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David Bowie immortalizes his final farewell


Although the fire of David Bowie’s life has mournfully passed away, the sparks from his new album “Blackstar” shine brighter than ever.

The album topped the billboard within a week in both the United States and United Kingdom. Released just two days prior to Bowie’s passing, “Blackstar” serves as a perfect example of the time-worn artist’s ingenuity and complexity.

The first song, “Blackstar,” begins with a chilling, unsettling beat. Bowie’s shaky voice evokes a sense of insanity and insecurity and sounds as if it is coming straight from the throats of the mentally deranged. Yet, hidden beneath his voice is a plea for mercy from the grasp of death. The supplemental music video is hypnotic–the ten surreal minutes of seizure-like dancing, convulsing scarecrows and women performing rituals with a gemmed skull truly bring the song to life.

“Lazarus,” the second track in the album, serves as a continuation of the symbolic story told in “Blackstar.” The song begins with the gentle strumming of the guitar and shifts towards jazzy, spirited riffs. Bowie’s voice brims with emotion in “Lazarus,” and his rough vocals express uncertainty and sorrow as his face contorts in anguish.

“Blackstar” and “Lazarus” express the emotional stress of death Bowie himself endured months prior to his passing. The first song symbolizes Bowie’s last wish to carry on his legacy after death before he succumbs to paranoia. In the next song, Bowie lies waiting on a hospital bed as an elderly woman, who represents his imminent doom, gradually reaches out to him.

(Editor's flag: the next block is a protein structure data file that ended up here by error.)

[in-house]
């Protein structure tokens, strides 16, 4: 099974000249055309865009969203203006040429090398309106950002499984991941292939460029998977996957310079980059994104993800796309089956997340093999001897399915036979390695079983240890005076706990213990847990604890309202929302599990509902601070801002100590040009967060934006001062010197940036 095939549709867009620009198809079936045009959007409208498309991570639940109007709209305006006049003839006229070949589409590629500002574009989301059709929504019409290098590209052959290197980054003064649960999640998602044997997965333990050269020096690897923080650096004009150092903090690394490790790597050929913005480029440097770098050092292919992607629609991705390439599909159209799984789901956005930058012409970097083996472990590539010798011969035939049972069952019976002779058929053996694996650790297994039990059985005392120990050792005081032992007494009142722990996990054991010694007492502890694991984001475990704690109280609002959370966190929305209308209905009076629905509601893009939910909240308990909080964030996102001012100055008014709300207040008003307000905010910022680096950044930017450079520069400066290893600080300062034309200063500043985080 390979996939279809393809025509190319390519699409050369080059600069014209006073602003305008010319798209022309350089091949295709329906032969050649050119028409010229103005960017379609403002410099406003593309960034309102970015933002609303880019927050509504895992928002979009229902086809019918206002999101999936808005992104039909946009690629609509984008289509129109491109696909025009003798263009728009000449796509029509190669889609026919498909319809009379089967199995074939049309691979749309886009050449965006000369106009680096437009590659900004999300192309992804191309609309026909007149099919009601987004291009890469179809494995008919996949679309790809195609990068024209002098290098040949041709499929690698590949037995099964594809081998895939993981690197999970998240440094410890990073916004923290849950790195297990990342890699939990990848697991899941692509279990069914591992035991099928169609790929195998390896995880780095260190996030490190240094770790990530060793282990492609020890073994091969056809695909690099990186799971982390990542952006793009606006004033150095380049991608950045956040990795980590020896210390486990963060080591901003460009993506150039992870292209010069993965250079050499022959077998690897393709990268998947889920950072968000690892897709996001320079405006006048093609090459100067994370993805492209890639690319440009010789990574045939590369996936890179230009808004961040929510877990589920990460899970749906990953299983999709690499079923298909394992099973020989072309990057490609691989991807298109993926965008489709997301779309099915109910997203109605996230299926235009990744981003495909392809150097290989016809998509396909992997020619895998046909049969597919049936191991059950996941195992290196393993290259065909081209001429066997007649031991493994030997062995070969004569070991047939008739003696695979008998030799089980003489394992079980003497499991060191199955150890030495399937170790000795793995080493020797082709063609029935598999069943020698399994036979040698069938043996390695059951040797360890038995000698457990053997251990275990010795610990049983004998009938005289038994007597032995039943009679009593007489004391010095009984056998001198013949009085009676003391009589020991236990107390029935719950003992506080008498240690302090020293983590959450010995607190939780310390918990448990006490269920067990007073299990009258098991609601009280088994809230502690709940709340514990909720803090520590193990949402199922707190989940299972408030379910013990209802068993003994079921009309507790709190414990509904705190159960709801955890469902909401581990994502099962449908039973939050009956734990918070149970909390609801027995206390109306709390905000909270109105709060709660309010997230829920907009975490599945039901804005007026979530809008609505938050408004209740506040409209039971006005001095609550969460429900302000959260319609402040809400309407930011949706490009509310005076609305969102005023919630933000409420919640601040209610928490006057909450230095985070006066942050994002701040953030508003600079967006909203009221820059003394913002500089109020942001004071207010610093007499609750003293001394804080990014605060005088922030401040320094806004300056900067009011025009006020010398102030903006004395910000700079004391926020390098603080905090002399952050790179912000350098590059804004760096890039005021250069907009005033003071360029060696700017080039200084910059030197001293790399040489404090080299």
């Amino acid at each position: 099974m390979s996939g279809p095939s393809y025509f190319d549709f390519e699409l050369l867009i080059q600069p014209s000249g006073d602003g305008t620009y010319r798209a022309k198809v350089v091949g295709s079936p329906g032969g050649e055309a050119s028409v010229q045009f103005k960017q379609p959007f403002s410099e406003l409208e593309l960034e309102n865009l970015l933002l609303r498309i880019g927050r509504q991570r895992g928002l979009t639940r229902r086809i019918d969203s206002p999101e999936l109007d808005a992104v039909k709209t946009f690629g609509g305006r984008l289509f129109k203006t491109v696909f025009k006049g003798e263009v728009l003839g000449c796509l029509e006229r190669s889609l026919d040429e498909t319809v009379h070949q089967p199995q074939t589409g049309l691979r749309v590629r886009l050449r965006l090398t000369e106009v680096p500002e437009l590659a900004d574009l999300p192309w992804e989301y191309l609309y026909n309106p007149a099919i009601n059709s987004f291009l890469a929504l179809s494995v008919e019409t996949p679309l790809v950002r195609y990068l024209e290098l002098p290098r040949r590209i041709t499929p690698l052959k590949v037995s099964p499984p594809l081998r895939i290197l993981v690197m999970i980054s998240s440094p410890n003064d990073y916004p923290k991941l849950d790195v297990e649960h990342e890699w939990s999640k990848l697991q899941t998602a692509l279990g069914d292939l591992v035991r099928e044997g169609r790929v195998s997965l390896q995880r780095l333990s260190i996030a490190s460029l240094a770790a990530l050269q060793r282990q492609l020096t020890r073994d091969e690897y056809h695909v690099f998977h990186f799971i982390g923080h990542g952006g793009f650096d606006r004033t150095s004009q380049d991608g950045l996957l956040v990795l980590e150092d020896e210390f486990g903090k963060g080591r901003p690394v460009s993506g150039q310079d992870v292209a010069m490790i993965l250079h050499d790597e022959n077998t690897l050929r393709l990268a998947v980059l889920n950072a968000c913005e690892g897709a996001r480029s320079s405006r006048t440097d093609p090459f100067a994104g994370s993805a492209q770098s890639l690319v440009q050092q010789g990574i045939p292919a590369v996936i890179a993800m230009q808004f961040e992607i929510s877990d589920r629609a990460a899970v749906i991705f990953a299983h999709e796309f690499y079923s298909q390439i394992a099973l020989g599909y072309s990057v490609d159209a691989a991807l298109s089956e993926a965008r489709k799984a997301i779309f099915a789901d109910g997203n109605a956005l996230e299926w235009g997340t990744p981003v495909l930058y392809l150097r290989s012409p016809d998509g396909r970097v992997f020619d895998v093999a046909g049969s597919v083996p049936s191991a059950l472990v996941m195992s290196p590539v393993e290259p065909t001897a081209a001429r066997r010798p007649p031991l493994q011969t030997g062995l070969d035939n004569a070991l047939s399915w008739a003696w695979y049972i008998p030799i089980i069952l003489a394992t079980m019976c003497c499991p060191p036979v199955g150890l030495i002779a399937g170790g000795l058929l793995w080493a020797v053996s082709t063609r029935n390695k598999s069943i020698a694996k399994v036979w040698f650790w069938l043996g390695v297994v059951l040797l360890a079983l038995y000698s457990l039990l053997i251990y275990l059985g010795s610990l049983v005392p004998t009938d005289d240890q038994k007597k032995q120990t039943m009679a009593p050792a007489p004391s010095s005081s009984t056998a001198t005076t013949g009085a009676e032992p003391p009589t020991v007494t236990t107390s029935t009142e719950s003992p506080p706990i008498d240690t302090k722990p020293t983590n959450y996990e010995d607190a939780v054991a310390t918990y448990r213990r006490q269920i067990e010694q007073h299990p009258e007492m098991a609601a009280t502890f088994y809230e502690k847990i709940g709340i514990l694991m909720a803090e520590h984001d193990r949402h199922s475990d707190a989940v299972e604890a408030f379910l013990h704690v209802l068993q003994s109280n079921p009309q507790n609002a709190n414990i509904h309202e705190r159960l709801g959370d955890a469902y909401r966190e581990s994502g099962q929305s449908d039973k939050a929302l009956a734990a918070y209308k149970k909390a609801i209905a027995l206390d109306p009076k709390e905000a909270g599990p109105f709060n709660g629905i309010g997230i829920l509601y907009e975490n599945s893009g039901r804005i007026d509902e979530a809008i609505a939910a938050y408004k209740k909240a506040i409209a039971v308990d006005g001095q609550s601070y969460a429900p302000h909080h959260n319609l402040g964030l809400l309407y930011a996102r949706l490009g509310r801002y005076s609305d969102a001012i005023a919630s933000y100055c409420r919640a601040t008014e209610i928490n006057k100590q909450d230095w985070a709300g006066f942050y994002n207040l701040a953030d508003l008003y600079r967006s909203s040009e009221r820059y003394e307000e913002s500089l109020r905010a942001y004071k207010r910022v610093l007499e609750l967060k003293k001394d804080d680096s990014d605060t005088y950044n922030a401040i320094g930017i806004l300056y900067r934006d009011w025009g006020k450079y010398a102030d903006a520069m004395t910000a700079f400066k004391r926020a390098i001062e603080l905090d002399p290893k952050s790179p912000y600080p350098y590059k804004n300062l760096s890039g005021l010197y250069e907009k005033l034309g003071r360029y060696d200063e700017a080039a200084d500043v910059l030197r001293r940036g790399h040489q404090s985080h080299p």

Every song in the album is a masterpiece on its own; each has a story to tell and an enigma to decipher. With its progressive and experimental rock origins, “Sue” is another song that tells a story about Bowie’s mistakes in his life. “Dollar Days” begins with a smooth, jazzy saxophone intro that is followed by Bowie’s passionate, fluid voice about the “dying” days to come.

The final song, “I Can’t Give Everything Away,” packs an especially emotional punch. The song sounds more upbeat and thrilling, but the lyrics make it a definite tearjerker for long-time fans. In his raspy and Sinatra-inspired voice, Bowie claims that he “can’t give everything away” as a last goodbye.

If Bowie’s intention behind this album was to leave one ultimate impression, he definitely left a memorable one. David Bowie’s “Blackstar” will leave any audience in awe. It inspires all to discover his complexity and dig deeper into his imaginative works. Without a doubt, “Blackstar” serves beautifully as the haunting, final legacy of David Bowie’s astounding career.

By Richard Zhang, Staff writer
Photo courtesy of iTunes

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